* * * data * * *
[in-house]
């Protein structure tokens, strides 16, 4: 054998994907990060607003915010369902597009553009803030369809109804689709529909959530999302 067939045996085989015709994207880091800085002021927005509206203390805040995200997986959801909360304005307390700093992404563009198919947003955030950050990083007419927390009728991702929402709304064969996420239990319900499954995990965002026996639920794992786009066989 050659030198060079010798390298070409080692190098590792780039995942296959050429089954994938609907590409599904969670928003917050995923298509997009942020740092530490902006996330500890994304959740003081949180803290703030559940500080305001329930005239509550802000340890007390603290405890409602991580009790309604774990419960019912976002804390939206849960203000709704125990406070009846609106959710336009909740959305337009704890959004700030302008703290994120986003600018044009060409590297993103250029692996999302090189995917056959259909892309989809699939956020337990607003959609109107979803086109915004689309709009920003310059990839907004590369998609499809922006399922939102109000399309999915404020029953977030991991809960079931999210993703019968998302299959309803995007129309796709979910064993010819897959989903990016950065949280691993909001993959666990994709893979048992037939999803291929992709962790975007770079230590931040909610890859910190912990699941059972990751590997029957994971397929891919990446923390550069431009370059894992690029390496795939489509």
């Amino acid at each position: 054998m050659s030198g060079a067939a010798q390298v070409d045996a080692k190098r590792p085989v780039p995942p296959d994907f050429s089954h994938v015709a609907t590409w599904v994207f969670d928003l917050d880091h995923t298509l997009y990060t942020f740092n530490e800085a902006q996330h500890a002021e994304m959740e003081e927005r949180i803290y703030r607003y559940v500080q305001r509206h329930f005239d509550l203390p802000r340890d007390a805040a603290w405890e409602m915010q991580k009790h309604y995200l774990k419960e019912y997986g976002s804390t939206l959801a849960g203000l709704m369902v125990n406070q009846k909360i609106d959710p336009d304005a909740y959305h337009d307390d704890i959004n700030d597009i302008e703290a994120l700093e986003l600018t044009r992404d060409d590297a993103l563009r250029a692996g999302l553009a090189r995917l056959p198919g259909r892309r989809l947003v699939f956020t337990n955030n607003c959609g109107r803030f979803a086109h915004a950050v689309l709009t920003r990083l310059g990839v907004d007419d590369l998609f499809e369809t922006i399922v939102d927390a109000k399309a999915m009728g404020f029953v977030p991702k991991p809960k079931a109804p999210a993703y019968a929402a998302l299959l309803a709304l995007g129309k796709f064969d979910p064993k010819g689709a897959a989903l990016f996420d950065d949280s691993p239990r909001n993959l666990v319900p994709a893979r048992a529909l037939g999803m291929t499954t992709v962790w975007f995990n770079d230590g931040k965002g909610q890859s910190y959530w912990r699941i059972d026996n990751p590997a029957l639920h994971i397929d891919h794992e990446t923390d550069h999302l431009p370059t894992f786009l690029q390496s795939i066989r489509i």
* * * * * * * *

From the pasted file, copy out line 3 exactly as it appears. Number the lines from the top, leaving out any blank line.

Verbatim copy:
């Amino acid at each position: 054998m050659s030198g060079a067939a010798q390298v070409d045996a080692k190098r590792p085989v780039p995942p296959d994907f050429s089954h994938v015709a609907t590409w599904v994207f969670d928003l917050d880091h995923t298509l997009y990060t942020f740092n530490e800085a902006q996330h500890a002021e994304m959740e003081e927005r949180i803290y703030r607003y559940v500080q305001r509206h329930f005239d509550l203390p802000r340890d007390a805040a603290w405890e409602m915010q991580k009790h309604y995200l774990k419960e019912y997986g976002s804390t939206l959801a849960g203000l709704m369902v125990n406070q009846k909360i609106d959710p336009d304005a909740y959305h337009d307390d704890i959004n700030d597009i302008e703290a994120l700093e986003l600018t044009r992404d060409d590297a993103l563009r250029a692996g999302l553009a090189r995917l056959p198919g259909r892309r989809l947003v699939f956020t337990n955030n607003c959609g109107r803030f979803a086109h915004a950050v689309l709009t920003r990083l310059g990839v907004d007419d590369l998609f499809e369809t922006i399922v939102d927390a109000k399309a999915m009728g404020f029953v977030p991702k991991p809960k079931a109804p999210a993703y019968a929402a998302l299959l309803a709304l995007g129309k796709f064969d979910p064993k010819g689709a897959a989903l990016f996420d950065d949280s691993p239990r909001n993959l666990v319900p994709a893979r048992a529909l037939g999803m291929t499954t992709v962790w975007f995990n770079d230590g931040k965002g909610q890859s910190y959530w912990r699941i059972d026996n990751p590997a029957l639920h994971i397929d891919h794992e990446t923390d550069h999302l431009p370059t894992f786009l690029q390496s795939i066989r489509i």